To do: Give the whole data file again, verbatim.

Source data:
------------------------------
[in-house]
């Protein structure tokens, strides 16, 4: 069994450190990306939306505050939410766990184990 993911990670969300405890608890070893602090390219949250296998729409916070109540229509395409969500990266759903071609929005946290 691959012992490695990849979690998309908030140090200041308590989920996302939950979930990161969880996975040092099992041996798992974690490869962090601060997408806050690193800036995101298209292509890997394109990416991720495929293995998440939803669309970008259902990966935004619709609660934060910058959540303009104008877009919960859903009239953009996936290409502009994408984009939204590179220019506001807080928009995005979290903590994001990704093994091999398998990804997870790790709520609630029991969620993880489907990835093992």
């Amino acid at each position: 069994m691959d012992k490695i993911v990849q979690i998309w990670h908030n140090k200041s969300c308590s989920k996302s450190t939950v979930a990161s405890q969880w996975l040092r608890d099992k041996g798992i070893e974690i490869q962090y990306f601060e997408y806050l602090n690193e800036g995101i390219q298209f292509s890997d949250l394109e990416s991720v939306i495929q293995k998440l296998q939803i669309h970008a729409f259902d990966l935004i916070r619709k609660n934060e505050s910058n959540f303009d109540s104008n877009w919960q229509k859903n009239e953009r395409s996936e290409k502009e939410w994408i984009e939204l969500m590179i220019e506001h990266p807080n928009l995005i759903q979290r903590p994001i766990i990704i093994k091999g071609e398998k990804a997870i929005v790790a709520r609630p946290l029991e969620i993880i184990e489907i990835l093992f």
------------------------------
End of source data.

[in-house]
């Protein structure tokens, strides 16, 4: 069994450190990306939306505050939410766990184990 993911990670969300405890608890070893602090390219949250296998729409916070109540229509395409969500990266759903071609929005946290 691959012992490695990849979690998309908030140090200041308590989920996302939950979930990161969880996975040092099992041996798992974690490869962090601060997408806050690193800036995101298209292509890997394109990416991720495929293995998440939803669309970008259902990966935004619709609660934060910058959540303009104008877009919960859903009239953009996936290409502009994408984009939204590179220019506001807080928009995005979290903590994001990704093994091999398998990804997870790790709520609630029991969620993880489907990835093992």
């Amino acid at each position: 069994m691959d012992k490695i993911v990849q979690i998309w990670h908030n140090k200041s969300c308590s989920k996302s450190t939950v979930a990161s405890q969880w996975l040092r608890d099992k041996g798992i070893e974690i490869q962090y990306f601060e997408y806050l602090n690193e800036g995101i390219q298209f292509s890997d949250l394109e990416s991720v939306i495929q293995k998440l296998q939803i669309h970008a729409f259902d990966l935004i916070r619709k609660n934060e505050s910058n959540f303009d109540s104008n877009w919960q229509k859903n009239e953009r395409s996936e290409k502009e939410w994408i984009e939204l969500m590179i220019e506001h990266p807080n928009l995005i759903q979290r903590p994001i766990i990704i093994k091999g071609e398998k990804a997870i929005v790790a709520r609630p946290l029991e969620i993880i184990e489907i990835l093992f």